[Ip-health] WSJ: Drug Patents Pose a Major Hurdle to Pacific Trade Deal

Thiru Balasubramaniam thiru at keionline.org
Thu Feb 5 05:29:04 PST 2015

Drug Patents Pose a Major Hurdle to Pacific Trade Deal


William Mauldin

The Wall Street Journal @willmauldin <http://twitter.com/willmauldin>

Feb. 1, 2015 10:33 p.m. ET

Disagreement over the international reach of drug patents has emerged as a
significant challenge as the Obama
<http://topics.wsj.com/person/O/Obama/4328>administration tries to hatch a
Pacific trade deal acceptable to U.S. companies, political factions in
Congress and trading partners.

The issue flared last week as half a dozen senators grilled U.S. Trade
Representative Michael Froman about his commitment to rules that would
protect medicines called biologic drugs from imitation for up to 12 years.

U.S. trade negotiators met over the weekend with officials from 11
countries, including Japan, to work out rules for the drugs in a proposed
trade bloc, the Trans-Pacific Partnership, or TPP.

Critics of President Barack Obama’s trade policy say defending drug makers
from competition and imitators for years makes medicine unaffordable in
some poorer countries and could even cost lives. The issue is part of a
broad debate on intellectual property that pits more innovative economies
including the U.S. and Japan—against developing ones with less of an
interest in movie rights and agricultural patents.

“This is one of the most difficult outstanding issues in the negotiations,”
Mr. Froman told the Senate hearing.

Pharmaceuticals are a big part of the TPP talks, and an industry where U.S.
officials see a clear advantage. For Japan, medicines are the largest
import from the U.S. after aircraft, meat and medical equipment.

Biologic drugs—made from living cells, blood components and tissue as
opposed to chemicals—are expected to generate up to $200 billion in sales
by next year, according to IMS Health, a data provider.

This month, a U.S. Food and Drug Administration advisory panel recommended
approving the first “biosimilar” drug in the U.S., a version of Amgen
Inc.’s cancer drug Neupogen from Novartis AG’s Sandoz unit.

The pharmaceutical industry wants makers of biologics to have 12 years to
exclusively market their drugs before competitors can offer biosimilar
drugs in TPP countries, the same rule enshrined in the 2010 Affordable Care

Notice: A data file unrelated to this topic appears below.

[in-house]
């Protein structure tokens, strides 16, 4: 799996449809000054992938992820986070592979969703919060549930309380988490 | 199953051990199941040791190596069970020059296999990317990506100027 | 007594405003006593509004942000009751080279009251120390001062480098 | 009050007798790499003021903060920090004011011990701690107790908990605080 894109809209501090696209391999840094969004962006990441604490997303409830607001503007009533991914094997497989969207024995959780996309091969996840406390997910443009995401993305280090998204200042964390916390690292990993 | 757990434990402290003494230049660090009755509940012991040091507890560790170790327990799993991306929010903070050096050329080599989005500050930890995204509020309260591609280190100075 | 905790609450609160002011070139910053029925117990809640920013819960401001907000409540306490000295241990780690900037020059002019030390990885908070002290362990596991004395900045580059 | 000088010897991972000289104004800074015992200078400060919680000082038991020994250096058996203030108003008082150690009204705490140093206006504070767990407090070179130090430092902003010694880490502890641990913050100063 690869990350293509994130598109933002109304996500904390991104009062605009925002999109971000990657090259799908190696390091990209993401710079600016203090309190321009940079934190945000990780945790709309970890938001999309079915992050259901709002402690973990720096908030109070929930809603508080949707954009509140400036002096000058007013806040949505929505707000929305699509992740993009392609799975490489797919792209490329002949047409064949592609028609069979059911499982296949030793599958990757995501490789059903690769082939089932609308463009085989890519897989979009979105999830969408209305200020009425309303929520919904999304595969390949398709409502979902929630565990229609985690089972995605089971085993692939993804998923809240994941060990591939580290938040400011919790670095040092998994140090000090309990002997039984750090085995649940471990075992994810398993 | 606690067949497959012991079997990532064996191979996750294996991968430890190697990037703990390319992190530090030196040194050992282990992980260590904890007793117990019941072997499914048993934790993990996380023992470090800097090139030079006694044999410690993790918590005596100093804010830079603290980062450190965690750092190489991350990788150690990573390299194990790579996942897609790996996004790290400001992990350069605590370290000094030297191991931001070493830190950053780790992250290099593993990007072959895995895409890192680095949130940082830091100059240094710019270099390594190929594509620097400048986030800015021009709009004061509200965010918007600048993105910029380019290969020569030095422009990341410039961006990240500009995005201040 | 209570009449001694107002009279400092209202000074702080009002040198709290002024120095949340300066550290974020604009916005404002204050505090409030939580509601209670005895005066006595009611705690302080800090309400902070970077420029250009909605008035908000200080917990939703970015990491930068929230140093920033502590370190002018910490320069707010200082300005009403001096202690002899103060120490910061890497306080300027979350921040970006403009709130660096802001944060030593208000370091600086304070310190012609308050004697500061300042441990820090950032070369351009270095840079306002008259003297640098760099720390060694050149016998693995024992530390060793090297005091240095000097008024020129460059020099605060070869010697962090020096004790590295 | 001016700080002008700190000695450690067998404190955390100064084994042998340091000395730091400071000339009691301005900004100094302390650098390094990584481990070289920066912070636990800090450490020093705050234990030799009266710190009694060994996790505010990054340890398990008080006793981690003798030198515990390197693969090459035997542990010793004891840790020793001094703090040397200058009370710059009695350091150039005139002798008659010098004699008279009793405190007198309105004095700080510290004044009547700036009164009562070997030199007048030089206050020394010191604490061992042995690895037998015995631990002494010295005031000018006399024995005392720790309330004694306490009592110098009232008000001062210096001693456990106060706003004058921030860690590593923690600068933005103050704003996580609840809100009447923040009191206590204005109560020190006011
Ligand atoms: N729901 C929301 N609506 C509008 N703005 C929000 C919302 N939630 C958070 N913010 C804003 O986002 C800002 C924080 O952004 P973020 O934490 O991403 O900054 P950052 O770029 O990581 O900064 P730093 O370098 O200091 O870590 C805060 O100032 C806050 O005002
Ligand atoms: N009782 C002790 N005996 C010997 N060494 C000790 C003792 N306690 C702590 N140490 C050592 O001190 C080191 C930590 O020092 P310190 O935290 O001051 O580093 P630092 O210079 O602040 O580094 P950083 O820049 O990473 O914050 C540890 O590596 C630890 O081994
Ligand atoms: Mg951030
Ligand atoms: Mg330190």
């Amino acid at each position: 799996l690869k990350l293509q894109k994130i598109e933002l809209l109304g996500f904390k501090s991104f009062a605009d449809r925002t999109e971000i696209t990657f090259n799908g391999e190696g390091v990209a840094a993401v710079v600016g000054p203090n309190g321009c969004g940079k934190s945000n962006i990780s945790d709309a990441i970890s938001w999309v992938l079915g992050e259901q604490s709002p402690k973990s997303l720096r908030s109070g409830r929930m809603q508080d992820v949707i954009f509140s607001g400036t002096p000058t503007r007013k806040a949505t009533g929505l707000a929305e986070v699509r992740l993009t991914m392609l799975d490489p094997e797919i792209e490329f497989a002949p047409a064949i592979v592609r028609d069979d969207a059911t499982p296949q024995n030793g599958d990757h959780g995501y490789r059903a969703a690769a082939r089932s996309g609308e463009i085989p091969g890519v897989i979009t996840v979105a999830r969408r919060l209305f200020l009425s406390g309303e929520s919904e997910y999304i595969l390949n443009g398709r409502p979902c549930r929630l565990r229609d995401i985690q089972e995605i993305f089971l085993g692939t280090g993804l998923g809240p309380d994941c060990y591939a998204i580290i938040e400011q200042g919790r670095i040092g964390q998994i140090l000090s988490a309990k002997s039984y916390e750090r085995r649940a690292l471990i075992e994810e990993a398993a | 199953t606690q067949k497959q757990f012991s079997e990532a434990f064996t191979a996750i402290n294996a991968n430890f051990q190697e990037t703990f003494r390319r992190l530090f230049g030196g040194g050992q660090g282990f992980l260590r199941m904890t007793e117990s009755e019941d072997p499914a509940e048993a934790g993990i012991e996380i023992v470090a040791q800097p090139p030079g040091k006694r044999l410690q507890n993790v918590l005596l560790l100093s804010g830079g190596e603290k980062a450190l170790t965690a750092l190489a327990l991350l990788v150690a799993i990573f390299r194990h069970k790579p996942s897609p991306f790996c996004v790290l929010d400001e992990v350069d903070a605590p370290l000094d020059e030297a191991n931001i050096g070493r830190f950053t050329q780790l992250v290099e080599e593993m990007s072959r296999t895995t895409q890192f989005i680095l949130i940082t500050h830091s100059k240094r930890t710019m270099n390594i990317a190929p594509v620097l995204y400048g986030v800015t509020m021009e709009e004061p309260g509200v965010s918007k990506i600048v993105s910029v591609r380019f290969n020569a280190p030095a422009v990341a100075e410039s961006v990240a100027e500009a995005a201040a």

Act. It also is significantly more than most TPP partners offer
domestically but similar to Japan’s level of protection.

“If you don’t do that, your biologics companies won’t be able to compete,”
Republican Sen. Orrin Hatch, chairman of the Senate Finance Committee, said
Friday at the American Enterprise Institute.

Mr. Hatch is drafting negotiating goals for the TPP with other committee
leaders that will be included in legislation known as fast track, designed
to ease congressional passage of the TPP and other trade deals.

It isn’t clear whether U.S. officials will be able to clinch a deal that
includes 12-year protection without compromises in other areas of the TPP,
according to people following the talks.

In fact, the Obama administration has previously outlined just seven years
of so-called data exclusivity for biologic drugs in its budget proposal,
and Monday’s new proposal may include the same plan as a cost-saving
measure for the government.

The pharmaceutical industry says drug companies need the promise of a big
payout to invest $1 billion or so on creating the next biologic
blockbuster. Research and development costs are equal to about a fifth of
revenue that companies make from biopharmaceuticals, said John Castellani,
president of industry group PhRMA.

“This needs to be done if we’re going to be able to continue to attract
investment in this very long process,” Mr. Castellani said.

But critics in the U.S. say other countries struggle to afford many
expensive biologic drugs, and that their health-care systems might opt not
to offer the drugs for years until biosimilar drugs or other competitors
drive down the price.

Several Democrats have concerns about drug affordability overseas, though
it is unclear how many could ever be convinced to support the TPP, which is
seeing much broader support among Republicans.

One way of making a pharmaceutical deal more palatable would be to phase in
the rules for poorer countries, according to people following the talks.

*Write to *William Mauldin at william.mauldin at wsj.com


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